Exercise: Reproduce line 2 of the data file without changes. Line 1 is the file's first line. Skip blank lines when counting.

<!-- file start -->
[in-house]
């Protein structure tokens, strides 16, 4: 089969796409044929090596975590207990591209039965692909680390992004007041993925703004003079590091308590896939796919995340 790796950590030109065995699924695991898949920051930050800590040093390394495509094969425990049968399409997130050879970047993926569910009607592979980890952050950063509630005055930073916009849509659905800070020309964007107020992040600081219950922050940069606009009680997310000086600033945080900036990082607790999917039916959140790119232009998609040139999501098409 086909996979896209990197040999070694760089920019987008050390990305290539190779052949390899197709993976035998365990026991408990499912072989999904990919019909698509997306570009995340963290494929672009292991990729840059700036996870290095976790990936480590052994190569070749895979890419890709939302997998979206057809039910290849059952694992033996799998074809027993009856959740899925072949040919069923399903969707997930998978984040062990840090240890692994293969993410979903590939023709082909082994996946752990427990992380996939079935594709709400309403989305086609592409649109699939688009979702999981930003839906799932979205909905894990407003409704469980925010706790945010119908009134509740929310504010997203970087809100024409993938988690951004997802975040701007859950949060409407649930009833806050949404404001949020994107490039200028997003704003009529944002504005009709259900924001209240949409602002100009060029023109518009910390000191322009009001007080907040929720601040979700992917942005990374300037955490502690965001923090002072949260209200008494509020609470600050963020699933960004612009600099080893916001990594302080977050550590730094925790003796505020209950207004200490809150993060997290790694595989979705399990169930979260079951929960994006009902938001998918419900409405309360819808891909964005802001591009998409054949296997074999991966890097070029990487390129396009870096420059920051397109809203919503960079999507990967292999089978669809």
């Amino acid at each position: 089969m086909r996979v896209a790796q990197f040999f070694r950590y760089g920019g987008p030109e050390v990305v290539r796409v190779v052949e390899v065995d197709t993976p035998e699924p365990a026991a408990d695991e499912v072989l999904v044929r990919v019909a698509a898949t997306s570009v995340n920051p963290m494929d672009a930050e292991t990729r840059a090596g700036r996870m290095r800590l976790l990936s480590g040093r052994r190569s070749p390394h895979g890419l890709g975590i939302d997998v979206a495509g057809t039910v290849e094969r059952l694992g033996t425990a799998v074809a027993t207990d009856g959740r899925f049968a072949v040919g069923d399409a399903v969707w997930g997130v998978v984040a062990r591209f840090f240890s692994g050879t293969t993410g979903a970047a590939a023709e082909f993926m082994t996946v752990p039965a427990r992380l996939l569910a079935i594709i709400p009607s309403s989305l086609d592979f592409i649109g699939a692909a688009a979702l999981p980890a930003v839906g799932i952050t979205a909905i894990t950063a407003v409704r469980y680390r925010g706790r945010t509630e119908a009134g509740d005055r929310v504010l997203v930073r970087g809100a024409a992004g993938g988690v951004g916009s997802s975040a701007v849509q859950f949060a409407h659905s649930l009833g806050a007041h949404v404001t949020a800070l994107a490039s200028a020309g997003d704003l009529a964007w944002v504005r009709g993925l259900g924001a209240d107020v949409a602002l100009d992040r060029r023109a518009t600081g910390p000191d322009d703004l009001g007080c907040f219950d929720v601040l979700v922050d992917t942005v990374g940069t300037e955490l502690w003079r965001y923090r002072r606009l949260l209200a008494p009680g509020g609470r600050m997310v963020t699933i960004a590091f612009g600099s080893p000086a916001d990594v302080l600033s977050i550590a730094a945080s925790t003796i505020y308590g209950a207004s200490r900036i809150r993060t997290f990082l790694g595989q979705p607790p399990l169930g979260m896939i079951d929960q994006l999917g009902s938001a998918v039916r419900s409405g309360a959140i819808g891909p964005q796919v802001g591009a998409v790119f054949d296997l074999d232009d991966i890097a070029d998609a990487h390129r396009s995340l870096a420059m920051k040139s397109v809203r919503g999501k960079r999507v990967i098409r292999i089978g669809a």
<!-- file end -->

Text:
């Protein structure tokens, strides 16, 4: 089969796409044929090596975590207990591209039965692909680390992004007041993925703004003079590091308590896939796919995340 790796950590030109065995699924695991898949920051930050800590040093390394495509094969425990049968399409997130050879970047993926569910009607592979980890952050950063509630005055930073916009849509659905800070020309964007107020992040600081219950922050940069606009009680997310000086600033945080900036990082607790999917039916959140790119232009998609040139999501098409 086909996979896209990197040999070694760089920019987008050390990305290539190779052949390899197709993976035998365990026991408990499912072989999904990919019909698509997306570009995340963290494929672009292991990729840059700036996870290095976790990936480590052994190569070749895979890419890709939302997998979206057809039910290849059952694992033996799998074809027993009856959740899925072949040919069923399903969707997930998978984040062990840090240890692994293969993410979903590939023709082909082994996946752990427990992380996939079935594709709400309403989305086609592409649109699939688009979702999981930003839906799932979205909905894990407003409704469980925010706790945010119908009134509740929310504010997203970087809100024409993938988690951004997802975040701007859950949060409407649930009833806050949404404001949020994107490039200028997003704003009529944002504005009709259900924001209240949409602002100009060029023109518009910390000191322009009001007080907040929720601040979700992917942005990374300037955490502690965001923090002072949260209200008494509020609470600050963020699933960004612009600099080893916001990594302080977050550590730094925790003796505020209950207004200490809150993060997290790694595989979705399990169930979260079951929960994006009902938001998918419900409405309360819808891909964005802001591009998409054949296997074999991966890097070029990487390129396009870096420059920051397109809203919503960079999507990967292999089978669809």